If You Live Here, Prepare for a Poisonous Insect Infestation
Officials are warning that people are finding the little crawlers "everyplace."
For many people lately, it's impossible to go outside without being reminded of the swarms of Brood X cicadas that have emerged from the ground in overwhelming numbers. For others, the return of warm weather has brought back painful encounters with pests like mosquitos or fire ants. But if you live in a certain part of the U.S., you should prepare yourself for another type of poisonous insect that is set to infest some areas in record numbers. Read on to see where the latest bug boom is taking place.
Maine and Massachusetts are experiencing an infestation of poisonous browntail moth caterpillars.
Residents in parts of New England may want to be on the lookout: Maine and Massachusetts are currently home to an infestation of the poisonous browntail moth caterpillar. Health officials are warning that the invasive species are covered in hairs that can cause painful rashes or breathing problems and that the public should avoid all contact with the bugs.
"People are finding them everyplace: on the ground, on the picnic table, on the electrical box, on the corner—you name it," Jim Britt, a spokesman for the Maine Department of Agriculture, Conservation and Forestry, told The New York Times. "They are heavily present. Folks will see them all over."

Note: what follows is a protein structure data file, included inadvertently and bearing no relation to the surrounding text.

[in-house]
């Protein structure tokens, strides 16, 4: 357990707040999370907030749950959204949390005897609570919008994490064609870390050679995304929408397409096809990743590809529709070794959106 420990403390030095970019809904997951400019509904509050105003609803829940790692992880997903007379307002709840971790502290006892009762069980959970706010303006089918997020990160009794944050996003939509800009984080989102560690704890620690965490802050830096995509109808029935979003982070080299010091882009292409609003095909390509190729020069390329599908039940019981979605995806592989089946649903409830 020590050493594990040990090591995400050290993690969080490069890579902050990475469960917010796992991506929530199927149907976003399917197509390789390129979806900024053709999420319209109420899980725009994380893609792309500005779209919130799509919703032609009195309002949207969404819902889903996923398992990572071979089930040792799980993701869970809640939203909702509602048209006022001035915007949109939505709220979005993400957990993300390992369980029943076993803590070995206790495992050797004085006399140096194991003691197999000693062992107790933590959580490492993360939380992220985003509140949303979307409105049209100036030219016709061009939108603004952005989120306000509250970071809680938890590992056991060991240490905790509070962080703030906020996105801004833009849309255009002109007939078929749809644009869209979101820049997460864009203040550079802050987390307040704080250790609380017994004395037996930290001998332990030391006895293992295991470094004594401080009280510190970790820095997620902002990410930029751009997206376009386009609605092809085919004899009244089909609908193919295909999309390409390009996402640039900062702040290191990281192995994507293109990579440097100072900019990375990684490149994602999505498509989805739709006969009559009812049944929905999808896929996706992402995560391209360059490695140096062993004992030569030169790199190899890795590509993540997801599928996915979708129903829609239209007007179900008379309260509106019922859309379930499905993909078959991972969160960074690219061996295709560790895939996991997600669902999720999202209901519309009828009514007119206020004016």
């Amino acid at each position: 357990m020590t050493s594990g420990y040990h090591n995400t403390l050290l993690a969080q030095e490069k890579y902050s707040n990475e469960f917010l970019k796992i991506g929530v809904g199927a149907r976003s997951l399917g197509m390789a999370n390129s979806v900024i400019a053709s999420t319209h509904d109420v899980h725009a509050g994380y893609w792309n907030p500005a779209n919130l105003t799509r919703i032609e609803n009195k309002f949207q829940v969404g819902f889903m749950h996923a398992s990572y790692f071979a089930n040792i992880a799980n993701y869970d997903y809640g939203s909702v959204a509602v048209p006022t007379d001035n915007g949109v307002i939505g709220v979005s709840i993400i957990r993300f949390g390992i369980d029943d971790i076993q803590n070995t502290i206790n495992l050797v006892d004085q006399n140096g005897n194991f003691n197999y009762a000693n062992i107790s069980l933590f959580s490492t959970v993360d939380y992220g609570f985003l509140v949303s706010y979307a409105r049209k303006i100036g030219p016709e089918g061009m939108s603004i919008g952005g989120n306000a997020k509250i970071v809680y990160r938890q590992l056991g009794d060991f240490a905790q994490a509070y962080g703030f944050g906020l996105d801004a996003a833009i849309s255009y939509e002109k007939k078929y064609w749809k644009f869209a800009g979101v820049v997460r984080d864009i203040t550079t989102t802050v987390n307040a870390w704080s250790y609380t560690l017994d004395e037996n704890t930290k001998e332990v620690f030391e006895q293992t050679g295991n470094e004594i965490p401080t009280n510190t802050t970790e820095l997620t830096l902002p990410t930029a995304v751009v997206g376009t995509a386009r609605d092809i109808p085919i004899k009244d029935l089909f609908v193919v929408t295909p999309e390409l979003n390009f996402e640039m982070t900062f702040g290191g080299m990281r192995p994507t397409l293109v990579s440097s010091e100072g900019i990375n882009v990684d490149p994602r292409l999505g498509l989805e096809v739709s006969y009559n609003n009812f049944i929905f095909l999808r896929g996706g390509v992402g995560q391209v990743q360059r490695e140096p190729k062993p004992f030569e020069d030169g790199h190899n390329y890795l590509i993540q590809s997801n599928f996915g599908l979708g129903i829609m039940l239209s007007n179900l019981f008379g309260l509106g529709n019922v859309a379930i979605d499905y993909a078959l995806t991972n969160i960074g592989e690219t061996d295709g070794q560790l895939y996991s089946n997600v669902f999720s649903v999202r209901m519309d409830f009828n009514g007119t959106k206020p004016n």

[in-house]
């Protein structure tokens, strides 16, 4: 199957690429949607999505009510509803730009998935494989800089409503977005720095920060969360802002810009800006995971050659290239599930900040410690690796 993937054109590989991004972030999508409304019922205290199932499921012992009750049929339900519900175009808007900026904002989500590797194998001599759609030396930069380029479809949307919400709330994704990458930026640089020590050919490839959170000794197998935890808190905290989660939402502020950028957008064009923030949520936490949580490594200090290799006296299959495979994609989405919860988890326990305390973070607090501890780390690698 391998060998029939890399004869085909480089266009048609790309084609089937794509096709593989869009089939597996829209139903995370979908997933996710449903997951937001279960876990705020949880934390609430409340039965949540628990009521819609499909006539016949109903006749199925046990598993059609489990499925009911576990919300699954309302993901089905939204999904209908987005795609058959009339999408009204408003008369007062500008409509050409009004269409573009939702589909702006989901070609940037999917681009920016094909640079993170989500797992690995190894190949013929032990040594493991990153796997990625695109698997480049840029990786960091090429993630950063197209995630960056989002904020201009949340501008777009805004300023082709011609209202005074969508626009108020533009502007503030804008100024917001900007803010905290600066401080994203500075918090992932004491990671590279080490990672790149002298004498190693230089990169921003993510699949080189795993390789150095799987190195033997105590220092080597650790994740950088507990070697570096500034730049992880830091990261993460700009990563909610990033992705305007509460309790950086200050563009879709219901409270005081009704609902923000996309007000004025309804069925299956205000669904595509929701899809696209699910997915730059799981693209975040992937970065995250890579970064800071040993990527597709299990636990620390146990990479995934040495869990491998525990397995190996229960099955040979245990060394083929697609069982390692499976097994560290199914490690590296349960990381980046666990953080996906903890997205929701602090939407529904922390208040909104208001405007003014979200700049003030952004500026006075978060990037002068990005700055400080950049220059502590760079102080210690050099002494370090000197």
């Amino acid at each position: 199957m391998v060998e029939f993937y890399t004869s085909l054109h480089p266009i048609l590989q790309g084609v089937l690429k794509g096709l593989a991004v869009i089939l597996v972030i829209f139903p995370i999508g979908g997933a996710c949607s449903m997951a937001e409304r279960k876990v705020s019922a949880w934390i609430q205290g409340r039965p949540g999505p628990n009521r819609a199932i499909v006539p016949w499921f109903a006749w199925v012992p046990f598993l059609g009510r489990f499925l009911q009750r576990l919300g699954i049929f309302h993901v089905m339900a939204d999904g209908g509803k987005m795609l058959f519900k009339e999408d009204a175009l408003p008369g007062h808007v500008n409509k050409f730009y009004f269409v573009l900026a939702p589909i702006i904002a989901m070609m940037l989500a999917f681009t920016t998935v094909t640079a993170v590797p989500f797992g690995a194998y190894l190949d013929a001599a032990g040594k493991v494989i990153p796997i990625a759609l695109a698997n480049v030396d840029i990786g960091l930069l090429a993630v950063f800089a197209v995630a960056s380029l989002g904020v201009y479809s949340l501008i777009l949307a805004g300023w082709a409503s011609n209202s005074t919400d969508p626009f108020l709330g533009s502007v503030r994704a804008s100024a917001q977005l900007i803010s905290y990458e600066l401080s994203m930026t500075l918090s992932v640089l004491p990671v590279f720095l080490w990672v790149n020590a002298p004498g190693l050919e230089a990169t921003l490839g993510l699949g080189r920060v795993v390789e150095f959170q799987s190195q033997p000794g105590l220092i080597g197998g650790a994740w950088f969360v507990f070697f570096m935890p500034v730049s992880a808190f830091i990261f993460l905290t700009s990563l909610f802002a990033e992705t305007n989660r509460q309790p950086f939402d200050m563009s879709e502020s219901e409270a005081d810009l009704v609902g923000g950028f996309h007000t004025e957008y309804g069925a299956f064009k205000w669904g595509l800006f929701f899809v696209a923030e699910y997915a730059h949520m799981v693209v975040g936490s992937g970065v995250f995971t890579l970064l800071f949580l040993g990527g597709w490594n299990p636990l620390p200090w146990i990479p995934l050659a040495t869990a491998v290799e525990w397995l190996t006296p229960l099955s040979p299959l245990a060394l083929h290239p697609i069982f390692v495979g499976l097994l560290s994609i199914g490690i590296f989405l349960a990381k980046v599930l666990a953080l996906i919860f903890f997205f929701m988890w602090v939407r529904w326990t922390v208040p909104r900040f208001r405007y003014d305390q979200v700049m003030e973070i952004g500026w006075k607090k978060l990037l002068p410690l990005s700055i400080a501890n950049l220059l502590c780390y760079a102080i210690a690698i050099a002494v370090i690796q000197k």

A warm spring is likely to blame for the infestation.
While the bugs are a common nuisance found along coastal Maine and throughout Cape Cod in Massachusetts, Britt says that all 16 of Maine's counties have reported an infestation of the bugs reaching far inland. Forestry officials said a warmer than average spring likely caused the caterpillars to begin pupating earlier than usual, prompting the Maine Center for Disease Control and Prevention to declare the bugs a public health nuisance during their active period between April and June.
"Generally speaking, this year will be as bad or worse than last year in terms of potential encounters with browntail moth," officials at the department said. "Browntail moth populations in Maine have been in an outbreak phase since 2015, and populations last year continued to increase."
The caterpillars can leave their poisonous hairs behind long after they're gone.
If you come into contact with the bugs—which are dark brown and about 1.5 inches long with white stripes along their sides and two reddish-orange dots on their backs—officials warn that a painful red, itchy rash similar to poison ivy can develop that lasts for anywhere from hours to weeks. But even if you don't see or touch one of the caterpillars, the poisonous hairs they leave behind on surfaces can be picked up in the wind and inhaled, causing breathing problems that can be "serious."
Officials recommend that anyone doing yard work such as raking should wear masks, goggles, and coveralls to protect their skin and suggest working on wetter days to avoid stirring up the hairs. They also suggest rinsing off in a cool shower and changing your clothes after coming inside from an area where the browntail moths are present, as well as rinsing down picnic tables and outdoor furniture before using them.
Over-the-counter lotions can help treat the painful rashes.
Officials advise anyone who has a serious rash that won't go away or develops serious breathing issues to seek medical attention. But fortunately, they also report that some people aren't affected by the caterpillar's toxic hairs. "They were everywhere, and I had absolutely no reaction to them," Britt told The Times.
If you do find yourself itching, there are some simple ways to treat the symptoms. "Any sort of antihistamine will help," Christine Cattan, a pharmacist at Bangor Drug Company, told the Bangor Daily News. "I also recommend people use a nice hydrocortisone cream with aloe to soothe the irritation."